Featured Research

from universities, journals, and other organizations

New technique doubles breast size using patient's own fat

Date:
June 7, 2011
Source:
Wolters Kluwer Health: Lippincott Williams & Wilkins
Summary:
A plastic surgery procedure in which the patient's own fat is transplanted to the breasts -- used along with treatment to expand the breast tissue before surgery -- can achieve up to a twofold increase in breast size, according to a new study.

A plastic surgery procedure in which the patient's own fat is transplanted to the breasts -- used along with treatment to expand the breast tissue before surgery -- can achieve up to a twofold increase in breast size, according to a study in the June issue of Plastic and Reconstructive Surgery, the official medical journal of the American Society of Plastic Surgeons.

The procedure builds on previous fat transfer techniques to provide excellent outcomes of breast enhancement surgery. "Pre-expansion to the breast allows for mega-volume (over 300 cc) grafting with reproducible, long lasting results that can be achieved in less than two hours," according to Drs. Daniel Alexander Del Vecchio and Louis Paul Bucky, authors of the new report.

"Pre-Expansion" Maximizes Results of Breast Fat Transfer

The technique is an adaptation of the increasingly popular autologous fat transplantation technique. In these procedures, fat obtained by liposuction from one part of the body -- for example, the thighs -- is transferred for use in breast enlargement and reshaping.

In the procedure used by Drs. Del Vecchio and Bucky, the patient first undergoes several weeks of "pre-expansion" treatment. This is done with a bra-like device that uses gentle negative pressure to gradually expand the breast. The pre-expansion procedure provides extra room in the breast, which is "backfilled" using the liposuctioned fat.

The authors report their experience using pre-expansion and autologous fat transfer in 46 breasts of 25 women. Some of the patients wanted to increase their breast size or to replace implants; others were seeking treatment for certain types of breast deformities. On average, about 300cc of fat was transplanted per treated breast.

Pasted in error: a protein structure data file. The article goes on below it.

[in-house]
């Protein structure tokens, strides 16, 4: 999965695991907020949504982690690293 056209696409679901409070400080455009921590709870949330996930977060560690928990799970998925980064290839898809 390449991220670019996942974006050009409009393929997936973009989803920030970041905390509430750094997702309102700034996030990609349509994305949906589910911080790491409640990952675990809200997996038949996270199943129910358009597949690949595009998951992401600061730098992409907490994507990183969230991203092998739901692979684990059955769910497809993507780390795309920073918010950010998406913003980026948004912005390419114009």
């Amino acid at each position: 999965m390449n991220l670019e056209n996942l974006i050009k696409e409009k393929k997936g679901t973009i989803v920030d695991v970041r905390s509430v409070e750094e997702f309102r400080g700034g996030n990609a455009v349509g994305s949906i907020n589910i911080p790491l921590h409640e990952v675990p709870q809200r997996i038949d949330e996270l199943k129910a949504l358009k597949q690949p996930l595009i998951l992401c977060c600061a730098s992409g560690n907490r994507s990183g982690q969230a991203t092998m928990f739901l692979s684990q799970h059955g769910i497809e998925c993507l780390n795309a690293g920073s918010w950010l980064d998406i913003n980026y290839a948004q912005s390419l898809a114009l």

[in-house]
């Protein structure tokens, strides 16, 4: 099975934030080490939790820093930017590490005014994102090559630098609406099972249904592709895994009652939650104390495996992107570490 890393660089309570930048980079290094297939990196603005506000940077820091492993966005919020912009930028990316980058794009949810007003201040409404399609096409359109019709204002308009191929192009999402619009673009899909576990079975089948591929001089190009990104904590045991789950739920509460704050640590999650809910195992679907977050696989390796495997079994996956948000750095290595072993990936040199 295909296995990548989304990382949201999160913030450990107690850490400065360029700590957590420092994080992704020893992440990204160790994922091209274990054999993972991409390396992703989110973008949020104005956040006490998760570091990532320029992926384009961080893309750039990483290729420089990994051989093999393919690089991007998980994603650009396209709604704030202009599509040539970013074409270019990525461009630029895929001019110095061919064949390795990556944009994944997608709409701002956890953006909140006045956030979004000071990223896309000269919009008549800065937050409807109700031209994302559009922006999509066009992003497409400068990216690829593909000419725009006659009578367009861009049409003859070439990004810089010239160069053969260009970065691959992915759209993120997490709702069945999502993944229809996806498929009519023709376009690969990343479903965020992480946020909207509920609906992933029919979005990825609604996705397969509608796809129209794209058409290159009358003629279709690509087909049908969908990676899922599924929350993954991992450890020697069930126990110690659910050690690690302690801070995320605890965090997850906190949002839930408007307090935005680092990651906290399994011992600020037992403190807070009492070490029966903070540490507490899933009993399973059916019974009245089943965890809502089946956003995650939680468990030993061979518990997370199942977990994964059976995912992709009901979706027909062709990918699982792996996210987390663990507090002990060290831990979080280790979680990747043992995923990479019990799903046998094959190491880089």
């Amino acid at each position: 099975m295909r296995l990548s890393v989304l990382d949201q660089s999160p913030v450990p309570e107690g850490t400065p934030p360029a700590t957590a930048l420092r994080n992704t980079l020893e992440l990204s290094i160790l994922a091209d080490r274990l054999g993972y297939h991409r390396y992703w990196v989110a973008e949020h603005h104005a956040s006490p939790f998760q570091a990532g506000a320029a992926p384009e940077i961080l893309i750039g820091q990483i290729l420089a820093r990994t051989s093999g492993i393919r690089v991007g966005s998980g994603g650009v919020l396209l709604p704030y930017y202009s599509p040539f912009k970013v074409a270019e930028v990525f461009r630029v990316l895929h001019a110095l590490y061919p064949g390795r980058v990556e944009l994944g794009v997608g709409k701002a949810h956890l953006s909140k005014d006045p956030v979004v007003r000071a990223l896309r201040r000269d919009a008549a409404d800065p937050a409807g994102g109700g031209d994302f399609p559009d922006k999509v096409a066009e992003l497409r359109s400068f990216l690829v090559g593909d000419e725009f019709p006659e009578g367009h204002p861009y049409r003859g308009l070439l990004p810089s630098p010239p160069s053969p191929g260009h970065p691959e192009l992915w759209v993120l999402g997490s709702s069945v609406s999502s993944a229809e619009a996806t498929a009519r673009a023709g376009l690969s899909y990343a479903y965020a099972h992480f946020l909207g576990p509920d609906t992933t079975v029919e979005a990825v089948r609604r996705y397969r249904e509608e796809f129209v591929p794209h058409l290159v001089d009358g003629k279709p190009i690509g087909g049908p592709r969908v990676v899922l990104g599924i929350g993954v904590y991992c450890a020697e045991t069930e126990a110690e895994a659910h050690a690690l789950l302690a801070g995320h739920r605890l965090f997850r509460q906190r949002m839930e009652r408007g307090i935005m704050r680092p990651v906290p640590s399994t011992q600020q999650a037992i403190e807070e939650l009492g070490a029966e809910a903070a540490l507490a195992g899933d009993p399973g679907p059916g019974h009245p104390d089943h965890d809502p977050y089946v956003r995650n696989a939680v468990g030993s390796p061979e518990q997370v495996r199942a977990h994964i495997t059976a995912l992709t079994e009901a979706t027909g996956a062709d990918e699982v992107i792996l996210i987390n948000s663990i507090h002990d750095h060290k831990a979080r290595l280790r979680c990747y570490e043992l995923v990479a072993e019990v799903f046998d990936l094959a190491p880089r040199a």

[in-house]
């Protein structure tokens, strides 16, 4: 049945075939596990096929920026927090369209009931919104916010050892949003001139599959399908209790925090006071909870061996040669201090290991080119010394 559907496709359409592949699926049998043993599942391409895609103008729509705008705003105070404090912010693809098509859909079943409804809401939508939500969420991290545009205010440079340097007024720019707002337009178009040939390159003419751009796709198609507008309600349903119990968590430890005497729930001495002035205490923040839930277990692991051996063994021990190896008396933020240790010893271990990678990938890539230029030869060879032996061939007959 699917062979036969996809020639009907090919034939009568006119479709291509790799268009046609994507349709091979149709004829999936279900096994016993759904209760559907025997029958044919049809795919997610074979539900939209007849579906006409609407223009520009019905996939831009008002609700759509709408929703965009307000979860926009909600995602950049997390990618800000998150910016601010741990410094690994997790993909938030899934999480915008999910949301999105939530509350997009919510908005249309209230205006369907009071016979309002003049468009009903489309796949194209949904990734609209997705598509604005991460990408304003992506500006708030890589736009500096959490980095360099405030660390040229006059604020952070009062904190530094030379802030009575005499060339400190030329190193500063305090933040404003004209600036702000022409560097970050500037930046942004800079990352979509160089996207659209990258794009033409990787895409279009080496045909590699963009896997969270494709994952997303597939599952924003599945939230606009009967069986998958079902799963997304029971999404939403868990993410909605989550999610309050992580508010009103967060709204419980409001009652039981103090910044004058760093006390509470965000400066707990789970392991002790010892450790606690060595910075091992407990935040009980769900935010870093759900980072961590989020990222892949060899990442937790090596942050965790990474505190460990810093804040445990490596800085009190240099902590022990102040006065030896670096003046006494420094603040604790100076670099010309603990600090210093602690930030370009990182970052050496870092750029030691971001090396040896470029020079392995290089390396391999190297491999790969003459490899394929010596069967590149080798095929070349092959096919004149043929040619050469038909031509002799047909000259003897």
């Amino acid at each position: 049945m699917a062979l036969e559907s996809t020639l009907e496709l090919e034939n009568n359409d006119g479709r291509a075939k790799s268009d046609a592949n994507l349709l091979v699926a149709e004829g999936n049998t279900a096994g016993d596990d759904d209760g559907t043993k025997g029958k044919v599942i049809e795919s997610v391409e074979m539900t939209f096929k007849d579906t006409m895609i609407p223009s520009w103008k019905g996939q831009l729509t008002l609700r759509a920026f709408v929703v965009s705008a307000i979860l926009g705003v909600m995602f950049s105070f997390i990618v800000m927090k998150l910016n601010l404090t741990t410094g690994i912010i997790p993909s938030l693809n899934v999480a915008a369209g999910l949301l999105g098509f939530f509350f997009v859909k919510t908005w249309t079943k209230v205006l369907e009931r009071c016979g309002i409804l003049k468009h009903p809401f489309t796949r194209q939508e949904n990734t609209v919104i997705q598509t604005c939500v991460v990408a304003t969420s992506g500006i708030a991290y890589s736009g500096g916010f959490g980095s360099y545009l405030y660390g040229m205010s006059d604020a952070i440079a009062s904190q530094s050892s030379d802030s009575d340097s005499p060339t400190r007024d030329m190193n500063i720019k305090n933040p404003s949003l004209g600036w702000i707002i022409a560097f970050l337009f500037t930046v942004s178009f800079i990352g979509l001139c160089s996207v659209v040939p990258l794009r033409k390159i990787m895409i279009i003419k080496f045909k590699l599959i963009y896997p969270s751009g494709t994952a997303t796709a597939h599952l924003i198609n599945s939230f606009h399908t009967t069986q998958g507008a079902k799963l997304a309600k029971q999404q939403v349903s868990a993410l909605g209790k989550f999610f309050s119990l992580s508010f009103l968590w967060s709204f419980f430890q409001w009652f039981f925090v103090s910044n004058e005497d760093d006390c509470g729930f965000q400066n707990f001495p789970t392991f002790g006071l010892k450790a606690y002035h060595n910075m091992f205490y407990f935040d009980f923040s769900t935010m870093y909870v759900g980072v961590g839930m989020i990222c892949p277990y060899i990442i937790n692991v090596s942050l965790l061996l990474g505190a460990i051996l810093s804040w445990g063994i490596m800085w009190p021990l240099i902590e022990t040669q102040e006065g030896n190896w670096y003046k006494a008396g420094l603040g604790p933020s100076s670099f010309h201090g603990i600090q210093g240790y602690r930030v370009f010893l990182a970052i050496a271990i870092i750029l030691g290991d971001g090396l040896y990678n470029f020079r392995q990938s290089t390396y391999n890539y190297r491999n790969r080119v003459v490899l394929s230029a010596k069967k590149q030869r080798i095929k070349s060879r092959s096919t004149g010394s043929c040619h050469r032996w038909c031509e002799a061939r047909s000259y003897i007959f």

When evaluated after six months, the women had significant improvements in breast size and shape. On average, the treated breasts approximately doubled in size, with a "soft and natural…appearance and feel," the researchers write. Follow-up magnetic resonance imaging scans showed no cysts, masses or other abnormalities.

As they gained experience, the surgeons were able to perform the breast fat transfer procedure within less than two hours. There were no significant complications.

While the idea of breast fat transfer is not new, it has seen a resurgence in recent years, with several plastic surgery groups reporting good results. Drs. Del Vecchio and Bucky believe pre-transplant breast expansion is an important technical advance, providing increased space to be occupied by the patient's own fat. Patients also used the vacuum device for a few weeks after the procedure, which may act as a "splint" to help promote healing.

Further research will be needed to assess the results of the pre-expansion and fat transplantation technique -- including not only the long-term outcomes, but also important safety issues. As reported in recent issues of Plastic and Reconstructive Surgery, there is some question as to whether breast fat transfer procedures interfere with mammographic screening for breast cancer.

In the meantime, Drs. Del Vecchio and Bucky believe their results -- a two-fold increase in breast size, achieved in two hours or less -- are a significant step forward in the use of autologous fat transplantation for breast enhancement. They conclude, "These results serve as a standard to objectively compare other techniques of fat grafting to the breast in the future."